Monitoring housing rights: Developing a set of indicators to monitor the full and progressive realisation of the human right to adequate housing
This report analyses different aspects of the creation and implementation of a set of housing rights indicators.
This report is divided into six chapters, each of which analyses a different aspect of the creation and implementation of a set of housing rights indicators. Chapter I provides a brief overview of the right to adequate housing under international law as well as a discussion regarding the need for developing a set of housing rights indicators.
Chapter II examines some of the elements or ‘concepts’, which can potentially be included in this approach, including a discussion of various potential indicators that may be used to measure each of these elements. Among the housing rights elements and sub-elements included in this chapter include: housing adequacy, including issues of habitability, accessibility, affordability, etc.; status of access to housing resources by vulnerable groups, etc.; scale and scope of homelessness; scale and scope of forced evictions and displacement; formal existence of national legislation protecting housing rights as well as practical implementation of national legislation, namely, the extent to which national legislation is applied, the presence of institutions related to housing rights, and the extent to which legislation can be called upon by disadvantaged and vulnerable groups in society, especially with regard to due process remedies; acceptance of international standards as evidenced by the ratification of international legal instruments; quality and adequacy of housing stock; and other issues relevant to housing rights such as security of tenure and status of informal settlements.
Building on the discussion presented in chapter II, chapter III outlines how to move from individual indicators to the construction of a systematic set of indicators. This chapter presents a detailed discussion on the pros and cons of particular indicators, and identifies 17 key indicators, which would be both methodologically practical and conceptually valid. Chapter III also clusters relevant indicators into conceptual categories so as to avoid statistical confounds and duplication, and includes a discussion of how it may be possible to eventually apply different weights to different indicators.
Chapter IV explores some of the more practical methodological aspects of the set of human rights indicators, namely the means by which data on the various indicators can be collected. The chapter examines how data should be aggregated and disaggregated, keeping in mind that the quality of the indicators must be preserved and kept consistent among the various states and regions of the world. It also explores the possibility for integrating housing rights indicators into existing instruments, such as the Population and Housing Census, in order to facilitate data collection, and explores some of the pros and cons of using alternative data sources.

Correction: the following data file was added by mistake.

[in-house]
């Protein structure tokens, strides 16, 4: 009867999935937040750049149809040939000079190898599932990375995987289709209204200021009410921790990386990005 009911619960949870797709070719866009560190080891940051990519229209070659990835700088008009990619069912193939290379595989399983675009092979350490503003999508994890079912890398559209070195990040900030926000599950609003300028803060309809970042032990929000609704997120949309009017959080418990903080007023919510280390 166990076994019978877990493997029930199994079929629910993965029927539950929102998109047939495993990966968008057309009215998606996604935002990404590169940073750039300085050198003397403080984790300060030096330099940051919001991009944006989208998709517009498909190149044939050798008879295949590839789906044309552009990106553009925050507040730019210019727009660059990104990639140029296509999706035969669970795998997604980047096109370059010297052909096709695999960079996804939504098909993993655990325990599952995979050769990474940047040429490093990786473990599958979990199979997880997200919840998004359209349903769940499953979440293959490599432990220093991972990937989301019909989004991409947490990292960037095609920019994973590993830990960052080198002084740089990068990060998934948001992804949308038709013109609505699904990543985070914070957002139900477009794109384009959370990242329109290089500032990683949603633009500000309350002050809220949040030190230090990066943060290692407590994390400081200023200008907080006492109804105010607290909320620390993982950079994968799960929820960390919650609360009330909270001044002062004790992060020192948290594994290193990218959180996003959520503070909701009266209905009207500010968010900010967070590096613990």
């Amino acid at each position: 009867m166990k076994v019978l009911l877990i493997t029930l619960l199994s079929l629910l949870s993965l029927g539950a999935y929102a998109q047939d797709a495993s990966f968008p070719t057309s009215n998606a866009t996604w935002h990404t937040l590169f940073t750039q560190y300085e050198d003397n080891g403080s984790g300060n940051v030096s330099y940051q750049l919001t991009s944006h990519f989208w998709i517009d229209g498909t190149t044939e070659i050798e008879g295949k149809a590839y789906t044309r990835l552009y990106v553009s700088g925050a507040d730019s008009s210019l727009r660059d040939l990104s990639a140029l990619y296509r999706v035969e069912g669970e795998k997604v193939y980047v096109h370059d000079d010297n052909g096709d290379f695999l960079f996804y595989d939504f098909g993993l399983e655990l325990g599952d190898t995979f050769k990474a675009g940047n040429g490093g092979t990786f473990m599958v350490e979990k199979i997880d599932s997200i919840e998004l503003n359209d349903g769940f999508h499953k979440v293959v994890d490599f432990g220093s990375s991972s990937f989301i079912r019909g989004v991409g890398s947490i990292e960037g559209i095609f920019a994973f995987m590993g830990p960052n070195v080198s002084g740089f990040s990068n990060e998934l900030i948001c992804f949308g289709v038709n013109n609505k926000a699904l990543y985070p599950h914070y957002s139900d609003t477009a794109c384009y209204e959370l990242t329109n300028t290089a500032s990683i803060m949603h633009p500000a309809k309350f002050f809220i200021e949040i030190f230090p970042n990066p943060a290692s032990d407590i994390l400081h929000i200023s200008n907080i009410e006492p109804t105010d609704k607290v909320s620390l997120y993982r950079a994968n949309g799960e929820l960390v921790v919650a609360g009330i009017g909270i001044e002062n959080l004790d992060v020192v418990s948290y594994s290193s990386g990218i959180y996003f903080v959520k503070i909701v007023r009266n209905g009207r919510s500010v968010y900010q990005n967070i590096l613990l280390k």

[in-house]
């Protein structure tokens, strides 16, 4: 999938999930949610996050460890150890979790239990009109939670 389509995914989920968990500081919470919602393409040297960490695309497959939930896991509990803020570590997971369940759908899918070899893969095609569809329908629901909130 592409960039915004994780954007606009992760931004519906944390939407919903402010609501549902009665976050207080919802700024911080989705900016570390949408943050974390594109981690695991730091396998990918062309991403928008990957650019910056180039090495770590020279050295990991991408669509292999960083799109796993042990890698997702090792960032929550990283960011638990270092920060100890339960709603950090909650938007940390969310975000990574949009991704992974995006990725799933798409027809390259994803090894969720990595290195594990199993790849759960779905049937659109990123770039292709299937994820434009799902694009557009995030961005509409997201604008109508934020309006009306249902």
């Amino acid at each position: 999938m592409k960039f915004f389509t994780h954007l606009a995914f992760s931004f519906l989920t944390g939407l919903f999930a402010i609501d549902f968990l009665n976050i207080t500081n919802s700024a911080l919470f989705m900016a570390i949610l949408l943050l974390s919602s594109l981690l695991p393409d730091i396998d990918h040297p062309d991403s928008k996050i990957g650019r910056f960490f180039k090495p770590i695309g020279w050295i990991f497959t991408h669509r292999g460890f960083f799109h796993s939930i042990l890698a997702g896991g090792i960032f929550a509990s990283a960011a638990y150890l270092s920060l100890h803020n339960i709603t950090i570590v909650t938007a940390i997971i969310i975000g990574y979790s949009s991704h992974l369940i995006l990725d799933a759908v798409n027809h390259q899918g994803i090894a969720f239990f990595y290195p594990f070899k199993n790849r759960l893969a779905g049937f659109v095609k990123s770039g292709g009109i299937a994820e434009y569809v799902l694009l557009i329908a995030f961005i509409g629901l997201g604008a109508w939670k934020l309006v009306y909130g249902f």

Chapter V examines the usefulness of the set of housing rights indicators with respect to monitoring implementation of, and compliance with, international legal instruments, in particular the ICESCR. The chapter discusses how the information provided by the set of indicators can be used by States Parties to the ICESCR in meeting their reporting obligations, as well as by the United Nations Committee on Economic, Social and Cultural Rights itself in its examination of country reports.
Finally, chapter VI, based upon the considerations analysed in the previous sections, proposes the structure, elements and operation of a set of housing rights indicators to measure the progressive realisation of the right to adequate housing. The chapter also provides several diagrams, which are meant to help visually illustrate the proposed construction of the set of indicators.
The Annexes which supplement this report include a listing of suggested operational definitions to be used by the set of housing rights indicators (Annex I); General Comment No. 4 of the United Nations Committee on Economic, Social and Cultural Rights on the right to adequate housing (Annex II); and General Comments No. 7, of the same Committee, on forced evictions (Annex III).